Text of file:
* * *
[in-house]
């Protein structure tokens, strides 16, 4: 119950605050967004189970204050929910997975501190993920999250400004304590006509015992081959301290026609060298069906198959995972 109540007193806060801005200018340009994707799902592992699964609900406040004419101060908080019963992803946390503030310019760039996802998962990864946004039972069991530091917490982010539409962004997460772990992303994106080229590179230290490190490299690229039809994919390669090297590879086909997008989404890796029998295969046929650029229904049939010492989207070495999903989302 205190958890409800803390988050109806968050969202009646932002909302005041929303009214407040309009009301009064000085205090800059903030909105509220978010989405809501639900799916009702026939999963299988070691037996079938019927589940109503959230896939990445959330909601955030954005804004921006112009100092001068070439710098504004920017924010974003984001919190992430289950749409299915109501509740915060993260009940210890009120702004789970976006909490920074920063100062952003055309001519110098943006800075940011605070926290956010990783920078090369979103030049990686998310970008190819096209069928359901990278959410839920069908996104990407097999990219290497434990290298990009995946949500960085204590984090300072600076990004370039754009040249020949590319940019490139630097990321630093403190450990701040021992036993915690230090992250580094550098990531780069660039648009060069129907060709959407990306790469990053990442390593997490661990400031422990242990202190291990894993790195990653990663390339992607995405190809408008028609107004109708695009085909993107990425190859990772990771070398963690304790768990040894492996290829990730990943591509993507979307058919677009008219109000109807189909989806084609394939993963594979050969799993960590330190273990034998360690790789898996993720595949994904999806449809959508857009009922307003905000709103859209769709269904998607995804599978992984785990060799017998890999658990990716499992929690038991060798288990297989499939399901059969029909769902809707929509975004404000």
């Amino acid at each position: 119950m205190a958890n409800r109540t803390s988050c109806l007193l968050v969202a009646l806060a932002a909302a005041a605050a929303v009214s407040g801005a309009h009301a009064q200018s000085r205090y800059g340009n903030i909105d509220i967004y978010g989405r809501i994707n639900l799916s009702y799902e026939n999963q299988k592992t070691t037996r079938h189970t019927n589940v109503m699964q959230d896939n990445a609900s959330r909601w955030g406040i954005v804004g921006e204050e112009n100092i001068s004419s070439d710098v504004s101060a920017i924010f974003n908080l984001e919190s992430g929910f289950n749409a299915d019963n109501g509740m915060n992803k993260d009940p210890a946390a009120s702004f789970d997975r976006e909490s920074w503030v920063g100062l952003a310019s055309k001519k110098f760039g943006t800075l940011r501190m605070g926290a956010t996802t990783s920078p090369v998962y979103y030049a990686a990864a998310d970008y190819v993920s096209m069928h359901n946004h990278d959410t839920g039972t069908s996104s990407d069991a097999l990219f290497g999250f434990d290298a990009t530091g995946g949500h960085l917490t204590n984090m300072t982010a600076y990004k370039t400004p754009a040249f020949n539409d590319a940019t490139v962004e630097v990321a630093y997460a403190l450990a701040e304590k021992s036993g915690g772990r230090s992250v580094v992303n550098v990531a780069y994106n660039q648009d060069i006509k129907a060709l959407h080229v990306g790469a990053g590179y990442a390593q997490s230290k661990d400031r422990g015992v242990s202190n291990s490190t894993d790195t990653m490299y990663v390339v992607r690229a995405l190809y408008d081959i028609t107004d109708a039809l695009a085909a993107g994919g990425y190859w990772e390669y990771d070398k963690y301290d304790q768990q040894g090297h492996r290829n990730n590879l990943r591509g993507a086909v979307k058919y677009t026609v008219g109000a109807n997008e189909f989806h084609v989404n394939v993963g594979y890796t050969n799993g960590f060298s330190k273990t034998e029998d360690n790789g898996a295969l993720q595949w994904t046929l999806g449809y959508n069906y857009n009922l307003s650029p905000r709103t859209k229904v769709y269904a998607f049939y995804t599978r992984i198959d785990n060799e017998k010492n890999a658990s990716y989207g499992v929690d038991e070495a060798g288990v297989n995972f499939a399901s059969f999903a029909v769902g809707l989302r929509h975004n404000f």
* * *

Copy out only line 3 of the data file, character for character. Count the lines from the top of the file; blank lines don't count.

């Amino acid at each position: 119950m205190a958890n409800r109540t803390s988050c109806l007193l968050v969202a009646l806060a932002a909302a005041a605050a929303v009214s407040g801005a309009h009301a009064q200018s000085r205090y800059g340009n903030i909105d509220i967004y978010g989405r809501i994707n639900l799916s009702y799902e026939n999963q299988k592992t070691t037996r079938h189970t019927n589940v109503m699964q959230d896939n990445a609900s959330r909601w955030g406040i954005v804004g921006e204050e112009n100092i001068s004419s070439d710098v504004s101060a920017i924010f974003n908080l984001e919190s992430g929910f289950n749409a299915d019963n109501g509740m915060n992803k993260d009940p210890a946390a009120s702004f789970d997975r976006e909490s920074w503030v920063g100062l952003a310019s055309k001519k110098f760039g943006t800075l940011r501190m605070g926290a956010t996802t990783s920078p090369v998962y979103y030049a990686a990864a998310d970008y190819v993920s096209m069928h359901n946004h990278d959410t839920g039972t069908s996104s990407d069991a097999l990219f290497g999250f434990d290298a990009t530091g995946g949500h960085l917490t204590n984090m300072t982010a600076y990004k370039t400004p754009a040249f020949n539409d590319a940019t490139v962004e630097v990321a630093y997460a403190l450990a701040e304590k021992s036993g915690g772990r230090s992250v580094v992303n550098v990531a780069y994106n660039q648009d060069i006509k129907a060709l959407h080229v990306g790469a990053g590179y990442a390593q997490s230290k661990d400031r422990g015992v242990s202190n291990s490190t894993d790195t990653m490299y990663v390339v992607r690229a995405l190809y408008d081959i028609t107004d109708a039809l695009a085909a993107g994919g990425y190859w990772e390669y990771d070398k963690y301290d304790q768990q040894g090297h492996r290829n990730n590879l990943r591509g993507a086909v979307k058919y677009t026609v008219g109000a109807n997008e189909f989806h084609v989404n394939v993963g594979y890796t050969n799993g960590f060298s330190k273990t034998e029998d360690n790789g898996a295969l993720q595949w994904t046929l999806g449809y959508n069906y857009n009922l307003s650029p905000r709103t859209k229904v769709y269904a998607f049939y995804t599978r992984i198959d785990n060799e017998k010492n890999a658990s990716y989207g499992v929690d038991e070495a060798g288990v297989n995972f499939a399901s059969f999903a029909v769902g809707l989302r929509h975004n404000f």